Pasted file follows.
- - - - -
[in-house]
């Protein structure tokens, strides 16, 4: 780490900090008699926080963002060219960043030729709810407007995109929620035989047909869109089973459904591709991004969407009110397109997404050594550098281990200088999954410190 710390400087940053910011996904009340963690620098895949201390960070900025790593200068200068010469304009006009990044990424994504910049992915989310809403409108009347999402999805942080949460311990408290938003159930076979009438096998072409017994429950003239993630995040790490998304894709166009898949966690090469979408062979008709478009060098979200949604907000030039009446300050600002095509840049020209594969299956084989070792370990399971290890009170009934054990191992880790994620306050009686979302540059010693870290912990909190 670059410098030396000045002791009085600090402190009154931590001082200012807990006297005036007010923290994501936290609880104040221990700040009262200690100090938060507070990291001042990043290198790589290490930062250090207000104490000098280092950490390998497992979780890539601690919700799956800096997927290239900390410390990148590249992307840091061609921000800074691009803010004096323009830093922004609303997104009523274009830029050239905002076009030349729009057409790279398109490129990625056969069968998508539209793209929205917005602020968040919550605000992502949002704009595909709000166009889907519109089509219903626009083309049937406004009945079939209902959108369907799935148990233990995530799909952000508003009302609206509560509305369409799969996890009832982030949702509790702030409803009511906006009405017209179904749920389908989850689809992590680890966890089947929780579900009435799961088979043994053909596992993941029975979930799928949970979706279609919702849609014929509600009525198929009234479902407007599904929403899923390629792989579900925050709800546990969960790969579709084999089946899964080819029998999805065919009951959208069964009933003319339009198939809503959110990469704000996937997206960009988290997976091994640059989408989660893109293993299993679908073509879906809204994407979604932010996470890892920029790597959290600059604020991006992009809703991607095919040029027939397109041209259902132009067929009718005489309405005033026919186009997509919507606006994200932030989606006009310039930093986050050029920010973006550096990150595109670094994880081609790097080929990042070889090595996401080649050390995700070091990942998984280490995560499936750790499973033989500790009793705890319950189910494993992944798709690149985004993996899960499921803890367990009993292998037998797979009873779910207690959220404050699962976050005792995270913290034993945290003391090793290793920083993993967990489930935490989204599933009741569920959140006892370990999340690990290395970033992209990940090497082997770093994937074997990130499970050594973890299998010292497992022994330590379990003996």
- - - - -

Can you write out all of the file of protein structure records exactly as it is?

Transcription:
[in-house]
């Protein structure tokens, strides 16, 4: 780490900090008699926080963002060219960043030729709810407007995109929620035989047909869109089973459904591709991004969407009110397109997404050594550098281990200088999954410190 710390400087940053910011996904009340963690620098895949201390960070900025790593200068200068010469304009006009990044990424994504910049992915989310809403409108009347999402999805942080949460311990408290938003159930076979009438096998072409017994429950003239993630995040790490998304894709166009898949966690090469979408062979008709478009060098979200949604907000030039009446300050600002095509840049020209594969299956084989070792370990399971290890009170009934054990191992880790994620306050009686979302540059010693870290912990909190 670059410098030396000045002791009085600090402190009154931590001082200012807990006297005036007010923290994501936290609880104040221990700040009262200690100090938060507070990291001042990043290198790589290490930062250090207000104490000098280092950490390998497992979780890539601690919700799956800096997927290239900390410390990148590249992307840091061609921000800074691009803010004096323009830093922004609303997104009523274009830029050239905002076009030349729009057409790279398109490129990625056969069968998508539209793209929205917005602020968040919550605000992502949002704009595909709000166009889907519109089509219903626009083309049937406004009945079939209902959108369907799935148990233990995530799909952000508003009302609206509560509305369409799969996890009832982030949702509790702030409803009511906006009405017209179904749920389908989850689809992590680890966890089947929780579900009435799961088979043994053909596992993941029975979930799928949970979706279609919702849609014929509600009525198929009234479902407007599904929403899923390629792989579900925050709800546990969960790969579709084999089946899964080819029998999805065919009951959208069964009933003319339009198939809503959110990469704000996937997206960009988290997976091994640059989408989660893109293993299993679908073509879906809204994407979604932010996470890892920029790597959290600059604020991006992009809703991607095919040029027939397109041209259902132009067929009718005489309405005033026919186009997509919507606006994200932030989606006009310039930093986050050029920010973006550096990150595109670094994880081609790097080929990042070889090595996401080649050390995700070091990942998984280490995560499936750790499973033989500790009793705890319950189910494993992944798709690149985004993996899960499921803890367990009993292998037998797979009873779910207690959220404050699962976050005792995270913290034993945290003391090793290793920083993993967990489930935490989204599933009741569920959140006892370990999340690990290395970033992209990940090497082997770093994937074997990130499970050594973890299998010292497992022994330590379990003996």